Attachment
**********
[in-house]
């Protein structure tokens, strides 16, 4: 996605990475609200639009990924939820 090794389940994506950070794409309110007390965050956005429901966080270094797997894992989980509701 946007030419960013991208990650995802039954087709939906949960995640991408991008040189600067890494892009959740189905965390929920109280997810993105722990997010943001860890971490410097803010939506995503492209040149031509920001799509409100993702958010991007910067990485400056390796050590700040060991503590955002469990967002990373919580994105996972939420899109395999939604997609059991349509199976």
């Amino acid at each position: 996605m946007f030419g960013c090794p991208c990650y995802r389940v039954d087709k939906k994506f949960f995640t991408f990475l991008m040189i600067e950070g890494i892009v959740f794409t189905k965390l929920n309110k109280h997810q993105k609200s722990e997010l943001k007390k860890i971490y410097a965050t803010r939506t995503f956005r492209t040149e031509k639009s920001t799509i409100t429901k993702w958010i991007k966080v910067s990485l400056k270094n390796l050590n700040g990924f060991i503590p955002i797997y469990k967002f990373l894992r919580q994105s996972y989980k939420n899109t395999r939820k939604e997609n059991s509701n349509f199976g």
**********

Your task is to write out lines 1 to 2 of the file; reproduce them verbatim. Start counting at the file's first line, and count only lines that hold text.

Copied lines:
[in-house]
């Protein structure tokens, strides 16, 4: 996605990475609200639009990924939820 090794389940994506950070794409309110007390965050956005429901966080270094797997894992989980509701 946007030419960013991208990650995802039954087709939906949960995640991408991008040189600067890494892009959740189905965390929920109280997810993105722990997010943001860890971490410097803010939506995503492209040149031509920001799509409100993702958010991007910067990485400056390796050590700040060991503590955002469990967002990373919580994105996972939420899109395999939604997609059991349509199976």